Uber's Back In San Francisco With Its Autonomous Fleet
【Summary】Summary: After Uber’s fleet of autonomous Ford Fusions was kicked out of California, the ridesharing company is back in the state, but its vehicles are being used to gather mapping data and are not driving autonomously.
Towards the end of last year, Uber announced that it would be testing its fleet of autonomous vehicles in San Francisco, CA. California, though had different plans. The state has strict laws in place against companies and automakers conducting unsupervised testing. Even when Uber claimed that its vehicles weren't breaking the state's laws as an engineer was behind the wheel of every vehicle, California wasn't having any of it and revoked the registration for all of the company's 16 vehicles.
After getting shunned away from California, Uber turned towards Arizona as the place to test its vehicles. Unlike California, Arizona is a little friendlier to companies, automakers, and manufacturers looking to test self-driving cars. Tesla, BMW, Honda, Google, Ford, and more currently have permits allowing them to test autonomous cars in the state.
Uber's Back, But For Different Reasons
Now, Uber's fleet of self-driving Ford Fusions is back in San Francisco, but they're not driving themselves around anymore, reports USA Today.
"These cars are being used for Uber's mapping purposes only," said Chelsea Kohler, an Uber spokesperson. "They are being driven manually at all times and their self-driving systems are disabled." The original fleet of Fusions that included a group of 16 vehicles strong has been reduced to just "a handful" of cars.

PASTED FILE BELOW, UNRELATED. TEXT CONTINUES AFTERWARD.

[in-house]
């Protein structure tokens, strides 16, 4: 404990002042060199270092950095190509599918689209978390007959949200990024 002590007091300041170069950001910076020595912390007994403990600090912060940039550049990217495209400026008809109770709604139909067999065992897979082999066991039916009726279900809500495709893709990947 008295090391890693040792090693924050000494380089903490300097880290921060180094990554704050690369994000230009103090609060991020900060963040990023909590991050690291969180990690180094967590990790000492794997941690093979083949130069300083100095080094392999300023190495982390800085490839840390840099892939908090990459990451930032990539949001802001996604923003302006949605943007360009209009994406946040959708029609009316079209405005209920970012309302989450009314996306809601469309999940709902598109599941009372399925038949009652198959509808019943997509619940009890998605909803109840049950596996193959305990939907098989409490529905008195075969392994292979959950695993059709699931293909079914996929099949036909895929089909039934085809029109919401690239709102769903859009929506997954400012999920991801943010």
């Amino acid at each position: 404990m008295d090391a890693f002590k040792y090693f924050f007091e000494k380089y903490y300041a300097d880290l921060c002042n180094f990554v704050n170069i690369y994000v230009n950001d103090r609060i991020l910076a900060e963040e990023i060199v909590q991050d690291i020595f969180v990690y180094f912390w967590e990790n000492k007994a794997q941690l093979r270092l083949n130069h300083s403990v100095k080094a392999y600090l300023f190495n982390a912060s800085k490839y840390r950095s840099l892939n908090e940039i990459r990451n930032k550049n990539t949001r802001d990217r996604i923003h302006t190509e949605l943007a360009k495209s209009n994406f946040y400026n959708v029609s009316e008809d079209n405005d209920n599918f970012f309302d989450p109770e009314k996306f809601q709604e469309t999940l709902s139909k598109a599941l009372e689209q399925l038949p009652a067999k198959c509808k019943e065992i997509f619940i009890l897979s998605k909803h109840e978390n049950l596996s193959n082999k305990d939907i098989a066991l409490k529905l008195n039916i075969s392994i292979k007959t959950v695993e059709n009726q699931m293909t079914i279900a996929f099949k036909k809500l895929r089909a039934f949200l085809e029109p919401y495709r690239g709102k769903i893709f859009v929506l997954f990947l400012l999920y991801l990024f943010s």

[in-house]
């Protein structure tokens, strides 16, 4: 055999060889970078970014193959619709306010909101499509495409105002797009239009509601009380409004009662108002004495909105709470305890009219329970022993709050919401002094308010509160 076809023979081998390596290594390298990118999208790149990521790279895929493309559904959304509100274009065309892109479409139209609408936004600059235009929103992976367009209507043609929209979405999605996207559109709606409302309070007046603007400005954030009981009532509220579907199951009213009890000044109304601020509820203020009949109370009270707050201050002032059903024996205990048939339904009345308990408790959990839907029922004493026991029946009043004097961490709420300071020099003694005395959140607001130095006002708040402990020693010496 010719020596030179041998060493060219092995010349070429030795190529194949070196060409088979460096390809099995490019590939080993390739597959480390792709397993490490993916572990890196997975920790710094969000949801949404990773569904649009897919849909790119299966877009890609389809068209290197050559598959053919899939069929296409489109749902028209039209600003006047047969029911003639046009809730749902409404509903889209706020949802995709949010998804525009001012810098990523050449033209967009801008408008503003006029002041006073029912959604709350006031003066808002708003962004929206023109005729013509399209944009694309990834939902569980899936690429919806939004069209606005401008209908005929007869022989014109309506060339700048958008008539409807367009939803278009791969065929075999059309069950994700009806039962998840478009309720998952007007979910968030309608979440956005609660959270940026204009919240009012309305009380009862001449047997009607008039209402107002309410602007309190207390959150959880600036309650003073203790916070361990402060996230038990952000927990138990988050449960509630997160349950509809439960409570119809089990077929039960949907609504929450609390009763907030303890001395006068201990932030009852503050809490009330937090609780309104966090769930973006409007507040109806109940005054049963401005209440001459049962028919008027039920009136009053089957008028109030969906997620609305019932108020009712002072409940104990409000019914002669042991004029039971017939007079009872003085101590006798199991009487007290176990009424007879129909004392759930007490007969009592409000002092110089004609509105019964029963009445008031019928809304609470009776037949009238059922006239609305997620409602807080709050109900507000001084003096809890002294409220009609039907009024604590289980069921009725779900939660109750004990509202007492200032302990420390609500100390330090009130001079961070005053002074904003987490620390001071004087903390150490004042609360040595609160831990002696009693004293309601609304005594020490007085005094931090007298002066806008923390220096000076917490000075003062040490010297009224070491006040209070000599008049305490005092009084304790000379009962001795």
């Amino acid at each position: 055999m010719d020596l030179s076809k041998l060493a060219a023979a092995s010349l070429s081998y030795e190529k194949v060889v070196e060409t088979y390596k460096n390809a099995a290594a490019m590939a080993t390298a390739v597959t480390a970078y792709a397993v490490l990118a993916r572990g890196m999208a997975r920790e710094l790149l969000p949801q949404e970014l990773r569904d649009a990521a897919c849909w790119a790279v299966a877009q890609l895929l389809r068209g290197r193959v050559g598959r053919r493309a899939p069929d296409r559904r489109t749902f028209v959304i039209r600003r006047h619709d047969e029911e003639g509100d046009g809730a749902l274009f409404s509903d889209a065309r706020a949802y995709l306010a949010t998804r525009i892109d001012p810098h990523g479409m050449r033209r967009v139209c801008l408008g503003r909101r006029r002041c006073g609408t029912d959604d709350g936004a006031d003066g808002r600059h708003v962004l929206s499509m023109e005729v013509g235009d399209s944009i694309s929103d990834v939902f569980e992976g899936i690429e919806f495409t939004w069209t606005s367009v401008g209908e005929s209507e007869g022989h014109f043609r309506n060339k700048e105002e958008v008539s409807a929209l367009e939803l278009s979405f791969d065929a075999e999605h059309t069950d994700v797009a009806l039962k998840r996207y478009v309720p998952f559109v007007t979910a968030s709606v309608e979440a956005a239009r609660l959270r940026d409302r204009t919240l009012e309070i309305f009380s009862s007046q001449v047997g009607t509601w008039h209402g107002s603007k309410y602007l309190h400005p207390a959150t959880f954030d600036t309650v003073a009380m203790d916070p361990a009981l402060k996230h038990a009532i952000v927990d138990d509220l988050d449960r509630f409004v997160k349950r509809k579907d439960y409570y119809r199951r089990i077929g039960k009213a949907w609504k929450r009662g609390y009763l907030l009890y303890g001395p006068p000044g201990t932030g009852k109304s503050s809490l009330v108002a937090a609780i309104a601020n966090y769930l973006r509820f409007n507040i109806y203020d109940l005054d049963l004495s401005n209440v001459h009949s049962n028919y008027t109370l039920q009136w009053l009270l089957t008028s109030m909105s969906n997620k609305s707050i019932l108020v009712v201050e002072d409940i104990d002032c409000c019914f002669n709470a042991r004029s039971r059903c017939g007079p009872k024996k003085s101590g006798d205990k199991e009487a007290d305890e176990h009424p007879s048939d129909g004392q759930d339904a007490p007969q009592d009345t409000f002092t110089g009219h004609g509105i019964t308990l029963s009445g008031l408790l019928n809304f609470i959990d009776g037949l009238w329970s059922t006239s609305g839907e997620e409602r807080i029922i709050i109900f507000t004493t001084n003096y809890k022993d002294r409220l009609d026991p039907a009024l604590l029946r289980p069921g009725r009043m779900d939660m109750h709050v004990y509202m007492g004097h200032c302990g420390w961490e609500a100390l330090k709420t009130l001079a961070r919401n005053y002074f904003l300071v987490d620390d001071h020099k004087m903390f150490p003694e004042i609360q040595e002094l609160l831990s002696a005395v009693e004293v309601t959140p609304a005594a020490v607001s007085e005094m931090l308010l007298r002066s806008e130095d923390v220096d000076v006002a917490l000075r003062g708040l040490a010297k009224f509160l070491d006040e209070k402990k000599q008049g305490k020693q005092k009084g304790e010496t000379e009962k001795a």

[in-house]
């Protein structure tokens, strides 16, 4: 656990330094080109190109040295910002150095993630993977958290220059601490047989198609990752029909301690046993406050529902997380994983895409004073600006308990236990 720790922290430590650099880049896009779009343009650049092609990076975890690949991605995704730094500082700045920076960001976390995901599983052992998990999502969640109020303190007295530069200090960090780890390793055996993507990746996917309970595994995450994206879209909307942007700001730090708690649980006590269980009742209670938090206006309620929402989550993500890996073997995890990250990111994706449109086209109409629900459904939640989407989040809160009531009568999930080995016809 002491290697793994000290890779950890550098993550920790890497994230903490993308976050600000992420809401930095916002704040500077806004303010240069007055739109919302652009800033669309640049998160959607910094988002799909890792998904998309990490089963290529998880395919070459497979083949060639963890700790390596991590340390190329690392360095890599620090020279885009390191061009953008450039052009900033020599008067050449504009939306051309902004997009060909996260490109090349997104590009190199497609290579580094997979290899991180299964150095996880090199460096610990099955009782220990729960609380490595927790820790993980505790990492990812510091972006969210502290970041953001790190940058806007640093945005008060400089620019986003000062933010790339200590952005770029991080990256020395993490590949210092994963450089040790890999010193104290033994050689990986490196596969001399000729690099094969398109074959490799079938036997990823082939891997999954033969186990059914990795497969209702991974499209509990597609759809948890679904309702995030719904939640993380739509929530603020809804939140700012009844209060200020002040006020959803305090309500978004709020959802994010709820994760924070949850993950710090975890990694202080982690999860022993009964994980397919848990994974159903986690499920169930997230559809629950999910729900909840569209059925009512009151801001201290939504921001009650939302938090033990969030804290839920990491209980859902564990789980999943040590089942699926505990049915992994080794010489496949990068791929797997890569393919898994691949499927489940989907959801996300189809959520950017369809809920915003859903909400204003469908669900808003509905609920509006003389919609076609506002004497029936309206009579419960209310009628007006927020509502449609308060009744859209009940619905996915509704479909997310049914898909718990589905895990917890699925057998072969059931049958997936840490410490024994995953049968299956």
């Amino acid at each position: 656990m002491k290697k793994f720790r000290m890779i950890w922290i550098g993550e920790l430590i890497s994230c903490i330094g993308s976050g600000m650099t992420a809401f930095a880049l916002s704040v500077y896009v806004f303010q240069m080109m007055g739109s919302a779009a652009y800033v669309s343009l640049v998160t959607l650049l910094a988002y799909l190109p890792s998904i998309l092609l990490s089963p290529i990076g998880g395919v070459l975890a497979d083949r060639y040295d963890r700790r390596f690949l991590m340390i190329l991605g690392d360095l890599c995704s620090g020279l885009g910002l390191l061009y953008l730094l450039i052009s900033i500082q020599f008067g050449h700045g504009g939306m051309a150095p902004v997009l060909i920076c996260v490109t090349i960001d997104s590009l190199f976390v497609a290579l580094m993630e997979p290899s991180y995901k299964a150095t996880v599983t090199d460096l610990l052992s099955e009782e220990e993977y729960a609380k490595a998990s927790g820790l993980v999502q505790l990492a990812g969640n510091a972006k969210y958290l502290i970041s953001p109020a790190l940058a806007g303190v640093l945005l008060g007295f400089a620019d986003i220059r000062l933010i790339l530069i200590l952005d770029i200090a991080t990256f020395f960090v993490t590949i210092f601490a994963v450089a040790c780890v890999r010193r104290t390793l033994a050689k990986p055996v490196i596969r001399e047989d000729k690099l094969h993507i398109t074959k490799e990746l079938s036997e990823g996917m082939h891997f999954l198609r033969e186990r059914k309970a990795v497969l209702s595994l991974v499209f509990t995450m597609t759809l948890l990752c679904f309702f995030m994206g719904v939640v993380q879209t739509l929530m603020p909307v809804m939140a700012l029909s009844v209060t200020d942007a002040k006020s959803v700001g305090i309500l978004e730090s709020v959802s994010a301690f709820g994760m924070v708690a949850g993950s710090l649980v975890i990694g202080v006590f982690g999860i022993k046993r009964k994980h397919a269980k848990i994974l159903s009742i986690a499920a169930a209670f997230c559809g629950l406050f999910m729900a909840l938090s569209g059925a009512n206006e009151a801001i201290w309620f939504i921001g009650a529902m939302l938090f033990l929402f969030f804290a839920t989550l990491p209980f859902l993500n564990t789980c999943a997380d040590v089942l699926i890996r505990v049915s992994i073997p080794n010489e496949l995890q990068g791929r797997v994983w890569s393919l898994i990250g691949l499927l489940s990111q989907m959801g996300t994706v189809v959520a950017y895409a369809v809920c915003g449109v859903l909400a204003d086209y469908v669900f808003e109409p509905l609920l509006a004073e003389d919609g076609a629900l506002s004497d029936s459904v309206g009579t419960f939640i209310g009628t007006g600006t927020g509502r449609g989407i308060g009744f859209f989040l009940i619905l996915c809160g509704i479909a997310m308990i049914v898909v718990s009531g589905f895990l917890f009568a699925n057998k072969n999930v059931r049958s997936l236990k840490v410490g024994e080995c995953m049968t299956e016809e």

"The DMV worked with Uber to reinstate the registrations for five vehicles – with the full understanding that the vehicles will be used in a mapping capacity only," wrote a DMV spokeswoman in an email to CNET. "Several companies in California use vehicles such as this for the same purpose."
According to the report, Uber, last year, claimed that it was planning to pour various resources, including financial and human into developing its own mapping system. While the technology may seem like an insignificant part of self-driving vehicles, having its own mapping system would give the ridesharing company a leg up on the competition. By utilizing its own system, Uber's self-driving cars would be able to familiarize themselves with the streets and learn how to traverse unfamiliar roads, as well.
Mapping Is Crucial
How big is mapping to Uber? Last year, a report from the Financial Times, reported that Uber was ready to spend up to $500 million on creating its own mapping system.
As USA Today points out, Uber has taken more steps for its mapping system than unleashing its fleet of self-driving cars into San Francisco for a second time. The company hired Amit Singhal, who was a search veteran from Google, to head its maps and marketplace departments earlier this month. Singhal, who was named as senior vice president of engineering, will advise the company's head of autonomous driving and its CEO, too, reports USA Today.
While the situation between Uber and California seems like a complicated, ongoing battle, California is more than happy to help Uber in the future. "Should Uber decide they want to revisit the issue of self-driving technology on the streets and roads in California, the offer to help them secure proper permitting stands," said the DMV spokeswoman.
Vineeth Joel Patel
Joel Patel has been covering all aspects of the automotive industry for four years as an editor and freelance writer for various websites. When it comes to cars, he enjoys covering the merger between technology and cars. In his spare time, Joel likes to watch baseball, work on his car, and try new foods
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